Cancer, cell transformation, tumor suppressor genes, proto-oncogenes

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Department
Soil + Crop Sciences
Course
SOCR 330
Professor
Sarah Ward
Semester
Fall

Description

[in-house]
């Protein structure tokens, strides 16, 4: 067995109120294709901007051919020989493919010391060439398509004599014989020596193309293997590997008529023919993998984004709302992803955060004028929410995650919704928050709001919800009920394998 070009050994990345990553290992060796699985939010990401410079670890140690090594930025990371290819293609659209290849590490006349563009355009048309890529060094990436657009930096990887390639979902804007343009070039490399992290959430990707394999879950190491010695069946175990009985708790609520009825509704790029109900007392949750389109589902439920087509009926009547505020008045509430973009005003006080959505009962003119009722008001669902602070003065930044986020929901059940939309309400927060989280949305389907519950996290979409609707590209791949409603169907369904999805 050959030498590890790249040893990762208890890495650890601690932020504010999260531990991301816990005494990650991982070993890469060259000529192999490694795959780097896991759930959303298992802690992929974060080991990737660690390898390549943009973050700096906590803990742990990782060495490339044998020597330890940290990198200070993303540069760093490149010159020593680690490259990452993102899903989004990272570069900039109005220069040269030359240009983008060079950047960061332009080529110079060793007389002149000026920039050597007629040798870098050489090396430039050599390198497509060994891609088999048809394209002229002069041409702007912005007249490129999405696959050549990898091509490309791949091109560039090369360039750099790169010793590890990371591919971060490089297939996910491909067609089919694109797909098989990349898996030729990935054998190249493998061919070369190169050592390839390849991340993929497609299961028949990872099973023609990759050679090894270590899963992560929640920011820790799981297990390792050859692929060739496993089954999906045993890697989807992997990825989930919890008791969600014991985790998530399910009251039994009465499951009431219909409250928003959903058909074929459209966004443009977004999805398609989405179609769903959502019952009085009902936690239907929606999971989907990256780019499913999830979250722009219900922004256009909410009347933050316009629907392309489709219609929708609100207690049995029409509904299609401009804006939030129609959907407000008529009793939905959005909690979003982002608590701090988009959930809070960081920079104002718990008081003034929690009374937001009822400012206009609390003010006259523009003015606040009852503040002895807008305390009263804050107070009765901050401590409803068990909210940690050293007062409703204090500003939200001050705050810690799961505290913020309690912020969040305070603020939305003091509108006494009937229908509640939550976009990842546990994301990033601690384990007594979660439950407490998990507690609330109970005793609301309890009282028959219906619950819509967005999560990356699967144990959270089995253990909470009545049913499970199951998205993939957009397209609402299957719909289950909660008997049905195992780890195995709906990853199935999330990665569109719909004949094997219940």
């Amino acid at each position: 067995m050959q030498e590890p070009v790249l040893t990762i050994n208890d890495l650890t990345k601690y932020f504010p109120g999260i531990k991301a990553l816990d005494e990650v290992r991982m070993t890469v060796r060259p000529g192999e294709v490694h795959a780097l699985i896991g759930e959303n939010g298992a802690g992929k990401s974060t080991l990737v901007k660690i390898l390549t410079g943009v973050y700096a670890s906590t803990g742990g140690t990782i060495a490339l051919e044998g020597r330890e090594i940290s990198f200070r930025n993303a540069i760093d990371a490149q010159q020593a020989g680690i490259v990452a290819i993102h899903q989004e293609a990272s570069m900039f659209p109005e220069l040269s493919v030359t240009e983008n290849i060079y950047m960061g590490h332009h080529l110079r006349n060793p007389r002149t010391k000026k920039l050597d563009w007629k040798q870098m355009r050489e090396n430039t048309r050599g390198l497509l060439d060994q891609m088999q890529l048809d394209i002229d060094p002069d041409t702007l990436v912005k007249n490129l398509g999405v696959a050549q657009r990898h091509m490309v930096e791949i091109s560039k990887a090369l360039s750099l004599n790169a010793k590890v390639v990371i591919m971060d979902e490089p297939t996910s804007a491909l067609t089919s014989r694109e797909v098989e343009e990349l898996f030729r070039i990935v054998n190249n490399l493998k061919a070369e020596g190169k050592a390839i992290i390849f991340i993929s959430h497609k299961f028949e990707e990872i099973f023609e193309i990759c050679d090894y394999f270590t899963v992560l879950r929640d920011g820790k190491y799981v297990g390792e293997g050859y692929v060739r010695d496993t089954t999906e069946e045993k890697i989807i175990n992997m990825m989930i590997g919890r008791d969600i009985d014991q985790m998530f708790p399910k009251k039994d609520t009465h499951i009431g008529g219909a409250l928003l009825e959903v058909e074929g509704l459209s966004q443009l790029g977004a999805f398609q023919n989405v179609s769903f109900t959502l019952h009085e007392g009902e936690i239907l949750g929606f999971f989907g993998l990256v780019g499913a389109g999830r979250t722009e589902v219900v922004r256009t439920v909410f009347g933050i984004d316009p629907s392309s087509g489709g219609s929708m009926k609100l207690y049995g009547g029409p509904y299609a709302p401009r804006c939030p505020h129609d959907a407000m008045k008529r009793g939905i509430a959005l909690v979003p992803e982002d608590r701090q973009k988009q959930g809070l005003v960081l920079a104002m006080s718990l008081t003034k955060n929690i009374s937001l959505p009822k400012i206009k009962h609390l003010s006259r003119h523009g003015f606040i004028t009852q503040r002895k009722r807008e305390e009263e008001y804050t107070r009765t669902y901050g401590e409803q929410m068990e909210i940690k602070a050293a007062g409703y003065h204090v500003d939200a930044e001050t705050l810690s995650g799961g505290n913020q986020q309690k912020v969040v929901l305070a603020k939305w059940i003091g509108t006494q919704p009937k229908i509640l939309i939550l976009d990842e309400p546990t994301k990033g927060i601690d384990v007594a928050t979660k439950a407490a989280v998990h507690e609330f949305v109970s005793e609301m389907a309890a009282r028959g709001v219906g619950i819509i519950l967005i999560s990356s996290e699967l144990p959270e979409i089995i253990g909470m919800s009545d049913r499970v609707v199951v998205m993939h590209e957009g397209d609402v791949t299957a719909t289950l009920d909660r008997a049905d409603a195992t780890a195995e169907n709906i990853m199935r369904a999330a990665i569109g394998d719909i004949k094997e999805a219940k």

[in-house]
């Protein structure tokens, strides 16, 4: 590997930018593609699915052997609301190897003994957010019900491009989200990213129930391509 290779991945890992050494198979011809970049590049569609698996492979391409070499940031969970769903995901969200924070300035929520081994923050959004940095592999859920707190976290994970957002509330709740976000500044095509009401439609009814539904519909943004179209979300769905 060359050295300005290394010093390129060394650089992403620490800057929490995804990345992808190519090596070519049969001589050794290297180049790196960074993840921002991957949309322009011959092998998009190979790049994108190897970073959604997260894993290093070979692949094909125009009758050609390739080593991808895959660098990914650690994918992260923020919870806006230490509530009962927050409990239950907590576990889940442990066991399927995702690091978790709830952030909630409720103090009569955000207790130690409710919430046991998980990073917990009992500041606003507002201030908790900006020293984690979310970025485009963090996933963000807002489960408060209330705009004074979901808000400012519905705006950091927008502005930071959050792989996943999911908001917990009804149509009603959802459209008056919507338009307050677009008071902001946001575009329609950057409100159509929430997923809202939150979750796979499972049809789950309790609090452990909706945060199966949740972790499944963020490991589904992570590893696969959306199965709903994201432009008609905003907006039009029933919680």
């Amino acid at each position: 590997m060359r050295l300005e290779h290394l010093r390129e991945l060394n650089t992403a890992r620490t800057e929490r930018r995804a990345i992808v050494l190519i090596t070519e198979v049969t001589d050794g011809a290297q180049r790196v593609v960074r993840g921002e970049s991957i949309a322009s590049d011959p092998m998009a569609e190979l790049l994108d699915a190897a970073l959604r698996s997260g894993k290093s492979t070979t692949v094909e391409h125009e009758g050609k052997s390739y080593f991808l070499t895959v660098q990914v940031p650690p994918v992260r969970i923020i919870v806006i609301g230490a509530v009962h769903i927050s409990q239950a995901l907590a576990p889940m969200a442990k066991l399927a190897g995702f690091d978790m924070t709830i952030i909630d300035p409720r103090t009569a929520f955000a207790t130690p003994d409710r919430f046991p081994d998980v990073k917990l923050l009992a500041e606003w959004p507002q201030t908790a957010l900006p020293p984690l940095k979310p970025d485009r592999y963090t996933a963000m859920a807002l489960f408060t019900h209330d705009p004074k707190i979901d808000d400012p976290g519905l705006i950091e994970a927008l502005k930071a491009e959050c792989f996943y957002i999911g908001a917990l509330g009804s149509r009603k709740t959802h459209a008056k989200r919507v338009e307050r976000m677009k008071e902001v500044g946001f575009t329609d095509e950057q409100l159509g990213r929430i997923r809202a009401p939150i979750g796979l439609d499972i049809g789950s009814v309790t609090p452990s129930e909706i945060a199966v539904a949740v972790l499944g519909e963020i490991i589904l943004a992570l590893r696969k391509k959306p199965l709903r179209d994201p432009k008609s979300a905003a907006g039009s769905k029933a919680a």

7 December What is Cancer? Many different forms (over 200 diseases) Transformation of normal cell to malignant cell Uncontrolled cell division (neoplasia) Migration of malignant cell to other sites (metastasis) Tumors derived from repeated division of an individual transformed cell Normal vs. Transformed Cells Normal cells Limited lifespan in culture (lose telomeres and stop dividing) Need to attach to hard surface in culture Stop dividing if crowded Genetically stable Maintain cell characteristics Transformed cells “Immortal” (divide indefinitely in culture) Can divide in suspension Keep dividing even if crowded Genetically unstable (high rates of mutation and aneuploidy) Lose cell characteristics Genetic Events Leading to Cell Transformation Malignant cells result of mutation in key genes Cancer may result from multiple mutations (e.g. colon cancer) or a single mutation (e.g. retinoblastoma) Cancers from known single-gene mutations include Familial breast cancer (BRCA1 gene) Bladder cancer (p21 ras gene) Retinoblastoma (RB gene) Key mutations Inactivation of tumor suppressor gene Activation of proto-oncogenes Inactivating Tumor Suppressor Genes: RB gene Codes for pRB protein Binds to E2F transcription factor preventing G1/S transition in
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